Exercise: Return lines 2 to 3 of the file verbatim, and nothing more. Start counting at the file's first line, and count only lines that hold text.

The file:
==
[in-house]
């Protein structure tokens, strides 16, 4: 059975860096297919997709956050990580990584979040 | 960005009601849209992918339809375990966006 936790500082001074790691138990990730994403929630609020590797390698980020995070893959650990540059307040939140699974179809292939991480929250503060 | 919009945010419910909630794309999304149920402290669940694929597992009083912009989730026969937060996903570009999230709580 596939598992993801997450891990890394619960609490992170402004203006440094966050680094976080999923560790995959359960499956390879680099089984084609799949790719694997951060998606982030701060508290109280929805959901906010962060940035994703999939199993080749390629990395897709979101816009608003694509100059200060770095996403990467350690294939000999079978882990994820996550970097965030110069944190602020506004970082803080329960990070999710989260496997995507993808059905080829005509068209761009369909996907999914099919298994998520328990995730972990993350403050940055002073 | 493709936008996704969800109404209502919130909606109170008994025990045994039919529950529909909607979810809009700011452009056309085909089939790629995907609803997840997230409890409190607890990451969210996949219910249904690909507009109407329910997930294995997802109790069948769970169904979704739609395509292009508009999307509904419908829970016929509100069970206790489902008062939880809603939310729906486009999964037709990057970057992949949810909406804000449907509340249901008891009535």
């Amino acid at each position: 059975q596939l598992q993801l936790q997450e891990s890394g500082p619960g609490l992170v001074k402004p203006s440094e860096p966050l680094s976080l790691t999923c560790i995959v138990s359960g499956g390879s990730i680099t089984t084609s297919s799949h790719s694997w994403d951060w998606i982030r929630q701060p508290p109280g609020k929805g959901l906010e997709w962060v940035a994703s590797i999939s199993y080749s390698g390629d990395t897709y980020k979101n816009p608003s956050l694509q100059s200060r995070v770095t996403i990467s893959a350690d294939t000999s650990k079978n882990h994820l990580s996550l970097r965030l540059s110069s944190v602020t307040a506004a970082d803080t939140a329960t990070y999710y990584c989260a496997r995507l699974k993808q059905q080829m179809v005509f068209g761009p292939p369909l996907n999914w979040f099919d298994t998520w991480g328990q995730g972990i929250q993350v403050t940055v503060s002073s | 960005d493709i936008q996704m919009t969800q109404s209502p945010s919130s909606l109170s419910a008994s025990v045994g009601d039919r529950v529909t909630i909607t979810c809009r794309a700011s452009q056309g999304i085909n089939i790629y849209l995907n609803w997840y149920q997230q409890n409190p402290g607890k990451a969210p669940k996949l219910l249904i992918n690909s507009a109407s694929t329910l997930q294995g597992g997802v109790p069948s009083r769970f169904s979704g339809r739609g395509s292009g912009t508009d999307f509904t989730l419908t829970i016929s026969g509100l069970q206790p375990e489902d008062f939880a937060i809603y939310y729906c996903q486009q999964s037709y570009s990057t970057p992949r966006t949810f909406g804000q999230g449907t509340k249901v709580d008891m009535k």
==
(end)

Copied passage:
């Protein structure tokens, strides 16, 4: 059975860096297919997709956050990580990584979040 | 960005009601849209992918339809375990966006 936790500082001074790691138990990730994403929630609020590797390698980020995070893959650990540059307040939140699974179809292939991480929250503060 | 919009945010419910909630794309999304149920402290669940694929597992009083912009989730026969937060996903570009999230709580 596939598992993801997450891990890394619960609490992170402004203006440094966050680094976080999923560790995959359960499956390879680099089984084609799949790719694997951060998606982030701060508290109280929805959901906010962060940035994703999939199993080749390629990395897709979101816009608003694509100059200060770095996403990467350690294939000999079978882990994820996550970097965030110069944190602020506004970082803080329960990070999710989260496997995507993808059905080829005509068209761009369909996907999914099919298994998520328990995730972990993350403050940055002073 | 493709936008996704969800109404209502919130909606109170008994025990045994039919529950529909909607979810809009700011452009056309085909089939790629995907609803997840997230409890409190607890990451969210996949219910249904690909507009109407329910997930294995997802109790069948769970169904979704739609395509292009508009999307509904419908829970016929509100069970206790489902008062939880809603939310729906486009999964037709990057970057992949949810909406804000449907509340249901008891009535």
């Amino acid at each position: 059975q596939l598992q993801l936790q997450e891990s890394g500082p619960g609490l992170v001074k402004p203006s440094e860096p966050l680094s976080l790691t999923c560790i995959v138990s359960g499956g390879s990730i680099t089984t084609s297919s799949h790719s694997w994403d951060w998606i982030r929630q701060p508290p109280g609020k929805g959901l906010e997709w962060v940035a994703s590797i999939s199993y080749s390698g390629d990395t897709y980020k979101n816009p608003s956050l694509q100059s200060r995070v770095t996403i990467s893959a350690d294939t000999s650990k079978n882990h994820l990580s996550l970097r965030l540059s110069s944190v602020t307040a506004a970082d803080t939140a329960t990070y999710y990584c989260a496997r995507l699974k993808q059905q080829m179809v005509f068209g761009p292939p369909l996907n999914w979040f099919d298994t998520w991480g328990q995730g972990i929250q993350v403050t940055v503060s002073s | 960005d493709i936008q996704m919009t969800q109404s209502p945010s919130s909606l109170s419910a008994s025990v045994g009601d039919r529950v529909t909630i909607t979810c809009r794309a700011s452009q056309g999304i085909n089939i790629y849209l995907n609803w997840y149920q997230q409890n409190p402290g607890k990451a969210p669940k996949l219910l249904i992918n690909s507009a109407s694929t329910l997930q294995g597992g997802v109790p069948s009083r769970f169904s979704g339809r739609g395509s292009g912009t508009d999307f509904t989730l419908t829970i016929s026969g509100l069970q206790p375990e489902d008062f939880a937060i809603y939310y729906c996903q486009q999964s037709y570009s990057t970057p992949r966006t949810f909406g804000q999230g449907t509340k249901v709580d008891m009535k």